PVD processes include both sputtering and evaporation processes, and take place under very low pressure in a chamber system which can utilize a wafer chuck. For sputtering, a target made of metal or a dielectric material is bombarded with high energy atoms or molecules, which causes the target material to vaporize and then deposit on the backside of the device substrate. For evaporative deposition, a crucible filled with metal such as aluminum, for example, is typically heated with an electron beam, causing it to vaporize and then deposit on the device substrate. PVD (sputtering) is a primary way of depositing copper seed layers inside TSV's. Copper is then electroplated from the seed layer to fill the TSV and form an electrical connection. In both processes, the protective coating protects the device surface features from damage.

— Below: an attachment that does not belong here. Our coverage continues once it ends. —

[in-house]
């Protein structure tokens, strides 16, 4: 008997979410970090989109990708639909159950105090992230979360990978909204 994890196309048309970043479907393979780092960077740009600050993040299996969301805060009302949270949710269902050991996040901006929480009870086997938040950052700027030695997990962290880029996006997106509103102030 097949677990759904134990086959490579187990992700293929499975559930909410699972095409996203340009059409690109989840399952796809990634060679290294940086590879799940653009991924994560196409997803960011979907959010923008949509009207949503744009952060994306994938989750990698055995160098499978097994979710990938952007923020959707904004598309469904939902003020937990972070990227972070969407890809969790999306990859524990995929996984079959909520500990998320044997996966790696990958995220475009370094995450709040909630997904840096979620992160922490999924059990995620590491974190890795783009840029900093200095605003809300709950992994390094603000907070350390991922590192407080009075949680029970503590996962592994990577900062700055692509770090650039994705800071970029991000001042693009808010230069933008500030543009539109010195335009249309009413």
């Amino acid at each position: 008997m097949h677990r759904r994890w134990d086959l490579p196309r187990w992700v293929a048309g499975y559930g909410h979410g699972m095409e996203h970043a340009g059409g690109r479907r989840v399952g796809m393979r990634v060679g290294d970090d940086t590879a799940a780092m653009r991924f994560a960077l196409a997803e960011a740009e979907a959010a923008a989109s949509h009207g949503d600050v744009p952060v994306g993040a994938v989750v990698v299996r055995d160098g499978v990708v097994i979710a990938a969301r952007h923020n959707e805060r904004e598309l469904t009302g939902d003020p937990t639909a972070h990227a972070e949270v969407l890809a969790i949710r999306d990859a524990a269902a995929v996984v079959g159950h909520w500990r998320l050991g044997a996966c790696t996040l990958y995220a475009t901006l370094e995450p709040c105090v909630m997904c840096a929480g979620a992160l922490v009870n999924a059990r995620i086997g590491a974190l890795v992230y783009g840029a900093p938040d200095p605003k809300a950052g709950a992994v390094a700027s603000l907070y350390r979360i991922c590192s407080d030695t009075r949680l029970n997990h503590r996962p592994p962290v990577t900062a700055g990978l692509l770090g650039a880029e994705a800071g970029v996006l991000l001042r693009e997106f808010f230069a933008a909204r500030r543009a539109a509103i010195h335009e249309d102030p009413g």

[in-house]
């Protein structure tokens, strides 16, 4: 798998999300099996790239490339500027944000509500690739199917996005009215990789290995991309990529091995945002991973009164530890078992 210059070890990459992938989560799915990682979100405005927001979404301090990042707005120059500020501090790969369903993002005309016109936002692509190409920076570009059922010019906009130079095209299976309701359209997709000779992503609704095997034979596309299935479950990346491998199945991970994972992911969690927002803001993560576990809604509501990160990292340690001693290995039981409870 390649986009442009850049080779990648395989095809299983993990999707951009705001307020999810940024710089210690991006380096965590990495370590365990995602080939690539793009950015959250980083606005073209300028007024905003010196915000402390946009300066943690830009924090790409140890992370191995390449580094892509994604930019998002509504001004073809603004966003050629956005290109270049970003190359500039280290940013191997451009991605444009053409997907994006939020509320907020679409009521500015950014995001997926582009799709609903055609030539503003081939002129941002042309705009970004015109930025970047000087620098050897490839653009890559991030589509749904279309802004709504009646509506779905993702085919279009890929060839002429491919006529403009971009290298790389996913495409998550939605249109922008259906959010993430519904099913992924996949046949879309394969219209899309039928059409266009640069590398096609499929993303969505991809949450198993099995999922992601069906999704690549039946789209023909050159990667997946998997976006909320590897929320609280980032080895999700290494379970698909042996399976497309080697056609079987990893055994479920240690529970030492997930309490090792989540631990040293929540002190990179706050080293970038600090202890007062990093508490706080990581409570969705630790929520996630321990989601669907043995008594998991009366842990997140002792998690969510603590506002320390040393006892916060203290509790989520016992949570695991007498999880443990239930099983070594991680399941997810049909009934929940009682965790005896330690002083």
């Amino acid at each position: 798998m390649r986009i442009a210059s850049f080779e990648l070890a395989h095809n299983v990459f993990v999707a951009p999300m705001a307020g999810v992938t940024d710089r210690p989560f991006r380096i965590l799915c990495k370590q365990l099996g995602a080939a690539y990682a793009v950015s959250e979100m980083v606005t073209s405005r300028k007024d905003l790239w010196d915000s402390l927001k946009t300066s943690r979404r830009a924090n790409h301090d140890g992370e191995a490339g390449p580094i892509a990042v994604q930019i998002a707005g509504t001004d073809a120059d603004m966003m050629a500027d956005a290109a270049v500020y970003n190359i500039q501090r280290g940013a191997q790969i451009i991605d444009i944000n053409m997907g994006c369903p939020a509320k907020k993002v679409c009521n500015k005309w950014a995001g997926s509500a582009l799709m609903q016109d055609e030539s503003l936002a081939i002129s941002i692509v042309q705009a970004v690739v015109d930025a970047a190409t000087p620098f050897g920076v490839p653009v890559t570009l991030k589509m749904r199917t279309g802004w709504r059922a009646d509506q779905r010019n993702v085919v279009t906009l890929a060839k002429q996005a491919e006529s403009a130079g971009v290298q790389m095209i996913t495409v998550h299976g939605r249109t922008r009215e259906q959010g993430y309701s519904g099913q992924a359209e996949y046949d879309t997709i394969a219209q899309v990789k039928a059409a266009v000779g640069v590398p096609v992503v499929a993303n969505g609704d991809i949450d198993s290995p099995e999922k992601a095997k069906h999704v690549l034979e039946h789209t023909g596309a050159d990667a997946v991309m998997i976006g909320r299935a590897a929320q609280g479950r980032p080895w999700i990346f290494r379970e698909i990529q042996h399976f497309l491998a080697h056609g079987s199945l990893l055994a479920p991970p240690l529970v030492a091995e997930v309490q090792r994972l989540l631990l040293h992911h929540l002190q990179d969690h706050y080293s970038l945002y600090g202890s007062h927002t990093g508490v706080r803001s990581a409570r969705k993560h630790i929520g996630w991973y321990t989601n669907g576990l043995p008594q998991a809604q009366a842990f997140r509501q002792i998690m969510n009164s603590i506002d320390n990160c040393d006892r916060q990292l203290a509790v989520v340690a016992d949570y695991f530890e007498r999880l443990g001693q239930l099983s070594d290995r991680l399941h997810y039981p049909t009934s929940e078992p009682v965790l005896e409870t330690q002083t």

Regardless of the process in which it is used, the protective coating will be resistant to scratches, and preferably will have a pencil hardness of at least 3H, more preferably at least about 5H and even more preferably from about 7H to about 9H, as measured by ASTM method D3363, described herein. The protective coating will also be resistant to chemical etchants and lift off. The protective coating also will withstand temperatures well in excess of 300° C., such as those experienced during a backside DRIE etch. That is, the protective coating will not outgas/sublime (decompose) at temperatures from about 100° C. to about 300° C., and preferably from about 200° C. to about 280° C. The protective coating will also not reflow under these temperatures. This avoids problems associated with melting of the protective layer during processing and sticking to the chuck. Likewise, the protective coating also will not undergo any side reactions under these temperatures, maintaining its initial solvent solubility for easy removal. The protective coating will preferably have a glass transition temperature of at least about 100° C., more preferably from about 110° C. to about 250° C., and even more preferably from about 115° C. to about 230° C. The coating will also preferably contain less than about 50 ppb of ions such as Fe, Na, K, Ca, and Cu.